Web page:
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Goff-Annan Meeting Canvasses UN Reform Needs


Goff-Annan Meeting Canvasses UN Reform Needs

Reform of the United Nations, and its ability to intervene to protect victims against fundamental abuses of human rights were on the top of the agenda at a meeting between Foreign Affairs Minister Phil Goff and UN Secretary-General Kofi Annan in New York today.


Images courtesy NZ Govt: Phil Goff meeting with UN Secretary-General Kofi Annan in New York, 23 September 2004.

“Nearly 60 years after its formation, there is widespread agreement about the need for far reaching reform of the UN, but less agreement about what shape that reform should take,” Mr Goff said.

“Last September Kofi Annan launched a High Level Panel to assess current threats and challenges to international security, and changes necessary to respond effectively to these challenges.

“I discussed with the Secretary-General our expectations that the Panel’s report needed to be a bold rather than cautious document. Indeed I had conveyed that view directly to the Panel when I had appeared before them earlier in the day.

“I expressed New Zealand’s view that reform of the top UN body, the Security Council, was critical. Permanent membership of that Council reflects the world’s power structure as it was in 1945. Major changes in the world since then needed to be reflected in a restructured body for it to be representative, and thus to have credibility.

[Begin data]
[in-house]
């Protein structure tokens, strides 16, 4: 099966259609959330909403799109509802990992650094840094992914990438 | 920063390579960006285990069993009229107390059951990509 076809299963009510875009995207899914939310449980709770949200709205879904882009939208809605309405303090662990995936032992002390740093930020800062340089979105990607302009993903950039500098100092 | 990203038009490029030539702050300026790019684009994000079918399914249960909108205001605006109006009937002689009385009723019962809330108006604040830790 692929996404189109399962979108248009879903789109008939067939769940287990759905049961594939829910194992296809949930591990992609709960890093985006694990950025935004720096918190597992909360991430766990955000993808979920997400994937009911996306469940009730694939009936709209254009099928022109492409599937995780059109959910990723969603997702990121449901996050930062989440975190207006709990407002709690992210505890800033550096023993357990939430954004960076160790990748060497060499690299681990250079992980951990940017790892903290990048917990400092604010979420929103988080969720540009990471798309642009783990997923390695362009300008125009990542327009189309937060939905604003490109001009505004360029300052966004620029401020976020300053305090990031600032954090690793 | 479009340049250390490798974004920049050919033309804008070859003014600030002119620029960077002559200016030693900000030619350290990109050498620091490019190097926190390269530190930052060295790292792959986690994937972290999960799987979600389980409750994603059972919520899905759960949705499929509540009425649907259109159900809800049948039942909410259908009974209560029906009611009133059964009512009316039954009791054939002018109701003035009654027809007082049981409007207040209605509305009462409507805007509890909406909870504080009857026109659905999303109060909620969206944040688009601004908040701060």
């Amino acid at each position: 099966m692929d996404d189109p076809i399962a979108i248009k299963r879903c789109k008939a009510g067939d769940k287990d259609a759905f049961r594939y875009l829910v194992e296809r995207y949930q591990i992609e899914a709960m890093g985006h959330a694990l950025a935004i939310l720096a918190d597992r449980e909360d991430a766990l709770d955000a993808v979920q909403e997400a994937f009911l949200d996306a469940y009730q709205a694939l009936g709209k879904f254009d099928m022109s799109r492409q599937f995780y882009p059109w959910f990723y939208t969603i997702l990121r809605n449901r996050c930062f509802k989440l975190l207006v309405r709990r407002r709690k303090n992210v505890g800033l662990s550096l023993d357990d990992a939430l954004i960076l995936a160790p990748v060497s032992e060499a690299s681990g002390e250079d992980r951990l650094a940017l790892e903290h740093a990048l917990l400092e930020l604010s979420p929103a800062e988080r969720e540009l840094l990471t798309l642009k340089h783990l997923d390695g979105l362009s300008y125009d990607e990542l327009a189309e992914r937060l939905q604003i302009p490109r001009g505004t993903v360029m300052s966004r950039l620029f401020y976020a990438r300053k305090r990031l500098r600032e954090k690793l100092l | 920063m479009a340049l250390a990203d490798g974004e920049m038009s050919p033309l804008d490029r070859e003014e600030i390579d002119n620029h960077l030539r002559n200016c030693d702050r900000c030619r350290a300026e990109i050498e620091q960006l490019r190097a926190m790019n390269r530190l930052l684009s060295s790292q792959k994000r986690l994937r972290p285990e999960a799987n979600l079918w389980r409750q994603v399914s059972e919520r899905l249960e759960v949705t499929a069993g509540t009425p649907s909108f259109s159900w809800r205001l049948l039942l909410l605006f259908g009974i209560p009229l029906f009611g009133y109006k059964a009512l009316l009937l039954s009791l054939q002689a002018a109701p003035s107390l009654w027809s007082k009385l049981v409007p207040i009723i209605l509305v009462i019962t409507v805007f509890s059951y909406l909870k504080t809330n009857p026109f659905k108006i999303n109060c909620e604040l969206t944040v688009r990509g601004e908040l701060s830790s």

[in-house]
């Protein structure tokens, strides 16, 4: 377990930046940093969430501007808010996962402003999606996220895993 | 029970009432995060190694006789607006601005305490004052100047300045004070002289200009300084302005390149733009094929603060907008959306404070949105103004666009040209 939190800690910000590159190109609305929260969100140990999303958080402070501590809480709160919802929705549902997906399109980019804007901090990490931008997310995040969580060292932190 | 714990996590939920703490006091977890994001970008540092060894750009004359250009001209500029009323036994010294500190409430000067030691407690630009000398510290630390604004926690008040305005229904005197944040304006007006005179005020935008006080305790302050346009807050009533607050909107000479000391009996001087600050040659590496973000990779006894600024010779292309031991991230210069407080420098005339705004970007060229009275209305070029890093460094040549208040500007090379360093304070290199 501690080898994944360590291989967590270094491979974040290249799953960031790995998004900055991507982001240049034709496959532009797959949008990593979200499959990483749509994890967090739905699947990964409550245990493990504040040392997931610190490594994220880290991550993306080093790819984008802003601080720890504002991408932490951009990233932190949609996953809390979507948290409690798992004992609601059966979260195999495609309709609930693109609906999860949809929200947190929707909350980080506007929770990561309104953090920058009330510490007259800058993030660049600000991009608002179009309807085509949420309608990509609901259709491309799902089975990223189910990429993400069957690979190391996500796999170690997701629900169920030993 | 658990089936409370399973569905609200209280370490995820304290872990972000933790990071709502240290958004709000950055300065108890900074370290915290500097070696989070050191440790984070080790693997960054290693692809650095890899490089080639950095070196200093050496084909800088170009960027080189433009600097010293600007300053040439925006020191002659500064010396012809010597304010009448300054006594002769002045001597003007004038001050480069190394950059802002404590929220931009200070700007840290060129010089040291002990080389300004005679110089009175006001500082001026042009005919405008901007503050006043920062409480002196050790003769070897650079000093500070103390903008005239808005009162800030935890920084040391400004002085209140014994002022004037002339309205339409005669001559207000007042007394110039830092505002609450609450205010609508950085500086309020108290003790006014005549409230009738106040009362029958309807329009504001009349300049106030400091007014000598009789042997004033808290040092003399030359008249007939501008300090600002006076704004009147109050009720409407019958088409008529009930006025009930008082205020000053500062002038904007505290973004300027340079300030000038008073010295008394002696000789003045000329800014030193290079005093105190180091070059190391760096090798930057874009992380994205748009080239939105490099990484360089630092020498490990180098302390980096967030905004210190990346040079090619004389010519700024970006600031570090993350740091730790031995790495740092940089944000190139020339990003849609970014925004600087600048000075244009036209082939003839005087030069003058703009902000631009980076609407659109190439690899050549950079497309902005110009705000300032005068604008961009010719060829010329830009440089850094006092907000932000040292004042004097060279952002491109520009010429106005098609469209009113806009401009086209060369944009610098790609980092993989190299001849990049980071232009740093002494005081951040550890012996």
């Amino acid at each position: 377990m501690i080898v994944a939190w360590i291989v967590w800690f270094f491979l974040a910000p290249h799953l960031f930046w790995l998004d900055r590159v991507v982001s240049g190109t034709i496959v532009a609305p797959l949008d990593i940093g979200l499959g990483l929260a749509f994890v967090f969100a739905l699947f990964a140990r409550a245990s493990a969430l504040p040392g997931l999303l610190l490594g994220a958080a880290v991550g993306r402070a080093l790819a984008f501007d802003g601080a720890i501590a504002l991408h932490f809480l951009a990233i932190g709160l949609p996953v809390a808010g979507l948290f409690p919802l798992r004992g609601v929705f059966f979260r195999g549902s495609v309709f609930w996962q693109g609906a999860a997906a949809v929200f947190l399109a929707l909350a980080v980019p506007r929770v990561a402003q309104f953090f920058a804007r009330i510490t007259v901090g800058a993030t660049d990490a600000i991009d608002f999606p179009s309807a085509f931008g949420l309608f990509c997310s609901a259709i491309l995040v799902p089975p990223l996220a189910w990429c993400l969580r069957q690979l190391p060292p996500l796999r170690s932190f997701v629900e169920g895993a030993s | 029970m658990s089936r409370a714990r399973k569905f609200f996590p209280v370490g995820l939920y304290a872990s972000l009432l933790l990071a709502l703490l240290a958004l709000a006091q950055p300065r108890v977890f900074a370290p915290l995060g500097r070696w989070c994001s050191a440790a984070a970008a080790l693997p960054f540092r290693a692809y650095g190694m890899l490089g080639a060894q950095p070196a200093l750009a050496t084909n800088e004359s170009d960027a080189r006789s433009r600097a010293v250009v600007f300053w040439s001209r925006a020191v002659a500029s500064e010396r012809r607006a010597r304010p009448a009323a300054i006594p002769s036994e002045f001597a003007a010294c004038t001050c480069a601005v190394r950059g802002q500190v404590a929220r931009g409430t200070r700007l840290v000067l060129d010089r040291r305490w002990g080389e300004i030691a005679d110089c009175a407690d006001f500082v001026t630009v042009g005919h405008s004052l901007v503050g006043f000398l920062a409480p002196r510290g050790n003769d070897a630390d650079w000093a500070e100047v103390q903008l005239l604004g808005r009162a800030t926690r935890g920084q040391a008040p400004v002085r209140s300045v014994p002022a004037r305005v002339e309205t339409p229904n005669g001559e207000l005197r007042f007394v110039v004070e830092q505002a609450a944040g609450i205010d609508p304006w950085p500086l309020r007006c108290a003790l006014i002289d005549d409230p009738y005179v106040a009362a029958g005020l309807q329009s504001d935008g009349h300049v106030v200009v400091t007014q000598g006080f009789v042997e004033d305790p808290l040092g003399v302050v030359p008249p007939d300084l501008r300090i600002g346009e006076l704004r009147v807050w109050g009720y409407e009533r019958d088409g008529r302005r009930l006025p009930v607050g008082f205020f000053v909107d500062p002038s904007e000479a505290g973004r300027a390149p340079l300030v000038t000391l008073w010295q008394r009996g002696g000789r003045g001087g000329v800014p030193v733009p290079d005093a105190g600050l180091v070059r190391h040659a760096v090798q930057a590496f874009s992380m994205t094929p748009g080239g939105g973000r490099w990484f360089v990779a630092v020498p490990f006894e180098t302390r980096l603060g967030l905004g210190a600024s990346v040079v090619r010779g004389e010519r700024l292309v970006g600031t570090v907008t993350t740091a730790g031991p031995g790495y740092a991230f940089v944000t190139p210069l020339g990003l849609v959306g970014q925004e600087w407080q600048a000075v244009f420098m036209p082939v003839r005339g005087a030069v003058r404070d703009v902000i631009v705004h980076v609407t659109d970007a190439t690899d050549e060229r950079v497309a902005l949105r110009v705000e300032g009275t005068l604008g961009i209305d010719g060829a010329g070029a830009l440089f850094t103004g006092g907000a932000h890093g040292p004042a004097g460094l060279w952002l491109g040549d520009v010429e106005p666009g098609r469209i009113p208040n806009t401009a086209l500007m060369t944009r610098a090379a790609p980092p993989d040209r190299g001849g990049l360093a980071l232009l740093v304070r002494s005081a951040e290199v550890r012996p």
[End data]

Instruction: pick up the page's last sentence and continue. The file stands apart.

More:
“We also discussed the need for the United Nations to respond more effectively to humanitarian crises when the Government of the country in which the crisis exists is unable or unwilling to act.

“While national sovereignty is an important consideration, I said New Zealand believed that there are occasions when the overriding concern must be the responsibility to protect large numbers of people when they are threatened with murder, rape and starvation.

“It remains a matter of concern to New Zealanders that over the last decade, 800,000 people were brutally slaughtered in Rwanda and over 7,000 killed in Srebrenica in cold blood, while the world stood by.

“In Darfur, an estimated 10,000 people have died or been killed each month, without effective protection being provided by the Government of Sudan.

“I congratulated Kofi Annan on his statement on Darfur and urged him to support adoption by the UN of the principle of responsibility to protect, overriding national sovereignty in those circumstances.

“We also agreed on the need to protect United Nations personnel around the world, and I said New Zealand would support the Secretary-General in this.

“The bombing of the United Nations headquarters in Baghdad and the loss of 21 lives demonstrates how vulnerable UN staff are in operations such as Iraq,” Mr Goff said.

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